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Derivative Financial Instruments and Hedging Activities

All derivative instruments (interest rate swap contracts) were recognized on the consolidated balance sheet at their current fair value. For derivatives designated as fair value hedges, changes in the fair value of the derivative and hedged item related to the hedged risk are recognized in earnings. Accounting Standards Codification (“ASC”) Topic 815 establishes the accounting and reporting standards requiring that every derivative instrument (including certain derivative instruments embedded in other contracts) be recorded in the balance sheet as either an asset or liability measured at its fair value. ASC Topic 815 requires that changes in the derivative’s fair value be recognized currently in earnings unless specific hedge accounting criteria are met. Accounting for qualifying hedges allows a derivative’s gains and losses to offset related results on the hedged item in the income statement, and requires that a company must formally document, designate and assess the effectiveness of transactions that receive hedge accounting.

On the date a derivative contract is entered into by the Company, the Company will designate the derivative contract as either a fair value hedge (i.e. a hedge of the fair value of a recognized asset or liability), a cash flow hedge (i.e. a hedge of the variability of cash flows to be received or paid related to a recognized asset or liability), or a stand-alone derivative (i.e. an instrument with no hedging designation). For a derivative designated as a fair value hedge, the changes in the fair value of the derivative and of the hedged item attributable to the hedged risk are recognized in earnings. If the derivative is designated as a cash flow hedge, the effective portions of changes in the fair value of the derivative are recorded in other comprehensive income and are recognized in the income statement when the hedged item affects earnings. Changes in the fair value of derivatives that do not qualify for hedge accounting are reported currently in earnings, as other non-interest income. At inception and on an ongoing basis, the derivatives that are used in hedging transactions are evaluated as to how effective they are in offsetting changes in fair values or cash flows of hedged items.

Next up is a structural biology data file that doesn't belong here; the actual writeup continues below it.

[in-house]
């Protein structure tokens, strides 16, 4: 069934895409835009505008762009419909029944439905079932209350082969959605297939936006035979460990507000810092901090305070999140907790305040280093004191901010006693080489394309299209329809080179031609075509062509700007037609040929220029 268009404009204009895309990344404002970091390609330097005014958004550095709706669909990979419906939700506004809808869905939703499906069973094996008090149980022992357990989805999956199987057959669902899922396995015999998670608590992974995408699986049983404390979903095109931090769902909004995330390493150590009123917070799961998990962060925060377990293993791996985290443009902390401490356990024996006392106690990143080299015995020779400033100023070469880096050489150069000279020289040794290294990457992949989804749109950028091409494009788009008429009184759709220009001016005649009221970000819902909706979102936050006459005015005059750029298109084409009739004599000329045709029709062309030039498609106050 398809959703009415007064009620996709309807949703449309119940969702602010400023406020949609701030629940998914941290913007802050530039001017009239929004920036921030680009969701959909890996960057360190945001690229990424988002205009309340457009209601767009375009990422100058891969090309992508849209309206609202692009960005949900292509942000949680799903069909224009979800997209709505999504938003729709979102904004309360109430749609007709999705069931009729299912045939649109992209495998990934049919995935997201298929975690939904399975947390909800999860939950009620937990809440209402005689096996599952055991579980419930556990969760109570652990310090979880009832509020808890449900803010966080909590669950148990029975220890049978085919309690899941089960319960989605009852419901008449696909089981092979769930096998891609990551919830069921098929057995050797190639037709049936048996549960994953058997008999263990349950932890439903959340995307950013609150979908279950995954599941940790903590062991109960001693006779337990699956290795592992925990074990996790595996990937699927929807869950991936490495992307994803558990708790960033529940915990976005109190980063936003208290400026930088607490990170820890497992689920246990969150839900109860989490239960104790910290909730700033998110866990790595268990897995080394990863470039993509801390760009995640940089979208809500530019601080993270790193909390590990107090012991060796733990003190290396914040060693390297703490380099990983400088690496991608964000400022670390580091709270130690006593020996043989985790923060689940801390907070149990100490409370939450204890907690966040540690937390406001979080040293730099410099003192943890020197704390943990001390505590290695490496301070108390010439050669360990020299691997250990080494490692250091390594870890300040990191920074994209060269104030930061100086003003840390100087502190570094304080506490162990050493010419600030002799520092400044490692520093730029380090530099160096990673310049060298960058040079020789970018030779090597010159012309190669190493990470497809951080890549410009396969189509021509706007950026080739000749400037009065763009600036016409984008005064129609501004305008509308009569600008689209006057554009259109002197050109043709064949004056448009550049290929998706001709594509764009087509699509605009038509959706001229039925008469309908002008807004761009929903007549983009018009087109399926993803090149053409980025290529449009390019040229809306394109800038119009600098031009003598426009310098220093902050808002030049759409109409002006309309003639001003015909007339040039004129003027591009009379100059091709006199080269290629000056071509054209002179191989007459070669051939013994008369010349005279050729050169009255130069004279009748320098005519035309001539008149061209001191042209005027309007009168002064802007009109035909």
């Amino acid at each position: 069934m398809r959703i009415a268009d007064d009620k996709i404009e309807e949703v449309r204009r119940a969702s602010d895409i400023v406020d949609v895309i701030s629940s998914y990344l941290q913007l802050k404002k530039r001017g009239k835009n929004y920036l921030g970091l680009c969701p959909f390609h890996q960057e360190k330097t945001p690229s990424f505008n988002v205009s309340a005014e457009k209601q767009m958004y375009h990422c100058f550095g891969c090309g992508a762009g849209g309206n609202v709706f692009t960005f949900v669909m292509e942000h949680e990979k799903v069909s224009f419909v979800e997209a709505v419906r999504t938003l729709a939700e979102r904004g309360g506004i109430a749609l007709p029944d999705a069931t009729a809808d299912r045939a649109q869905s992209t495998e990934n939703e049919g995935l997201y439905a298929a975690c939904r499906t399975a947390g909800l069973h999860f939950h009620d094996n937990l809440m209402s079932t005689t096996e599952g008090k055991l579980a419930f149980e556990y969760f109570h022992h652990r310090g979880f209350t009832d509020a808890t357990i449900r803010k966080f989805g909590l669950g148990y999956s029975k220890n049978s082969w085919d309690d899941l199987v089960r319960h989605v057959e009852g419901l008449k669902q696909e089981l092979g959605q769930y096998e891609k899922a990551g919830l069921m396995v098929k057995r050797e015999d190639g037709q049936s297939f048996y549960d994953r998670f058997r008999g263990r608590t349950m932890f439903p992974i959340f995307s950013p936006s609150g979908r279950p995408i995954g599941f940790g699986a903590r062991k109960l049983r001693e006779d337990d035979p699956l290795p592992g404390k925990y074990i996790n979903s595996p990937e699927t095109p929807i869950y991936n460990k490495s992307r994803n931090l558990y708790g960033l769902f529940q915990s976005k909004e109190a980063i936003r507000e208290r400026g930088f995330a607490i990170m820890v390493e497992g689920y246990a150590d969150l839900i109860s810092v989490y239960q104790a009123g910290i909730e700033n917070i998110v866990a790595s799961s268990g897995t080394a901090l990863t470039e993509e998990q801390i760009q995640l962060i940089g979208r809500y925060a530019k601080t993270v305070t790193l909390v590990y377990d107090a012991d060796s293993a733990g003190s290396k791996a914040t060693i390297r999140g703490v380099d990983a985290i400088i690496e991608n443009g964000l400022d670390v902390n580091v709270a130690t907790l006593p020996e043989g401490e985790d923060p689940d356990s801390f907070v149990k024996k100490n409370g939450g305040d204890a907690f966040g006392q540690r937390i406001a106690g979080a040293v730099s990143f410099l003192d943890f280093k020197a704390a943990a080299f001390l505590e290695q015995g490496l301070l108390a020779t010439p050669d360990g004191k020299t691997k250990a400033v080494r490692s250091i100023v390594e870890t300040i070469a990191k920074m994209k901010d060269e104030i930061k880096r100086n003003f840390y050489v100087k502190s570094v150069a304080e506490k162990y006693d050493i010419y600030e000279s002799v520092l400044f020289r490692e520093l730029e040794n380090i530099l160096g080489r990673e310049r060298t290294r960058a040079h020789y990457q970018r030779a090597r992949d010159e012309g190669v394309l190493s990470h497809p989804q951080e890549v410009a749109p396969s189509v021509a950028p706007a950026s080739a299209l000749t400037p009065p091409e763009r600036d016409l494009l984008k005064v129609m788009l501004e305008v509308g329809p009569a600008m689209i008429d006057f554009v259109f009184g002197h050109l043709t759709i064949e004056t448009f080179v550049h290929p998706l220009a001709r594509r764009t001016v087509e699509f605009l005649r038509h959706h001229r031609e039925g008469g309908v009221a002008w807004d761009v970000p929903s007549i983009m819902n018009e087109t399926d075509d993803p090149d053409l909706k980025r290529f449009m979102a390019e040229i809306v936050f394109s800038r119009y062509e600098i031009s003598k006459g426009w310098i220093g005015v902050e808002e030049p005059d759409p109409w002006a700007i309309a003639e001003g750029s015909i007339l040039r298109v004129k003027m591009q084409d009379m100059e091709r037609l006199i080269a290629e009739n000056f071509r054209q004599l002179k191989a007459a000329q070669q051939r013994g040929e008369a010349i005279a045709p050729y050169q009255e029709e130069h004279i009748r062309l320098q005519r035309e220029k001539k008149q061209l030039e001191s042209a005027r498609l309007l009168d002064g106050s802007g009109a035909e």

The Company will discontinue hedge accounting prospectively when it is determined that the derivative is no longer effective in offsetting change in the fair value of the hedged item, the derivative expires or is sold, is terminated, or management determines that designation of the derivative as a hedging instrument is no longer appropriate. When hedge accounting is discontinued, the Company will continue to carry the derivative on the balance sheet at its fair value (if applicable), but will no longer adjust the hedged asset or liability for changes in fair value. The adjustments of the carrying amount of the hedged asset or liability will be accounted for in the same manner as other components of the carrying amount of that asset or liability, and the adjustments are amortized to interest income over the remaining life of the hedged item upon the termination of hedge accounting.

Income Taxes

The Company provides for current federal and state income taxes payable and for deferred taxes that result from differences between financial accounting rules and tax laws governing the timing of recognition of various income and expense items. The Company recognizes deferred income tax assets and liabilities for the future tax effects of such temporary differences based on the difference between the financial statement and tax bases of the existing assets and liabilities using the statutory rate expected in the years in which the differences are expected to reverse. The effect on deferred taxes of any enacted change in tax rates is recognized in income in the period that includes the enactment date. A valuation allowance is established to the extent necessary to reduce the deferred tax asset to the level at which it is “more likely than not” that the tax assets or benefits will be realized. Realization of tax benefits for deductible temporary differences and loss carryforwards depends on having sufficient taxable income of an appropriate character within the carryback and carryforward period and that current tax law will allow for the realization of those tax benefits.

The Company is required to account for uncertainty associated with the tax positions it has taken or expects to be taken on past, current and future tax returns. Where there may be a degree of uncertainty as to the tax realization of an item, the Company may only record the tax effects (expense or benefits) from an uncertain tax position in the consolidated financial statements if, based on its merits, the position is more likely than not to be sustained on audit by the taxing authorities. Management does not believe that it has any material uncertain tax positions taken to date that are not more likely than not to be realized. Interest and penalties related to uncertain tax positions are recorded as part of other operating expense.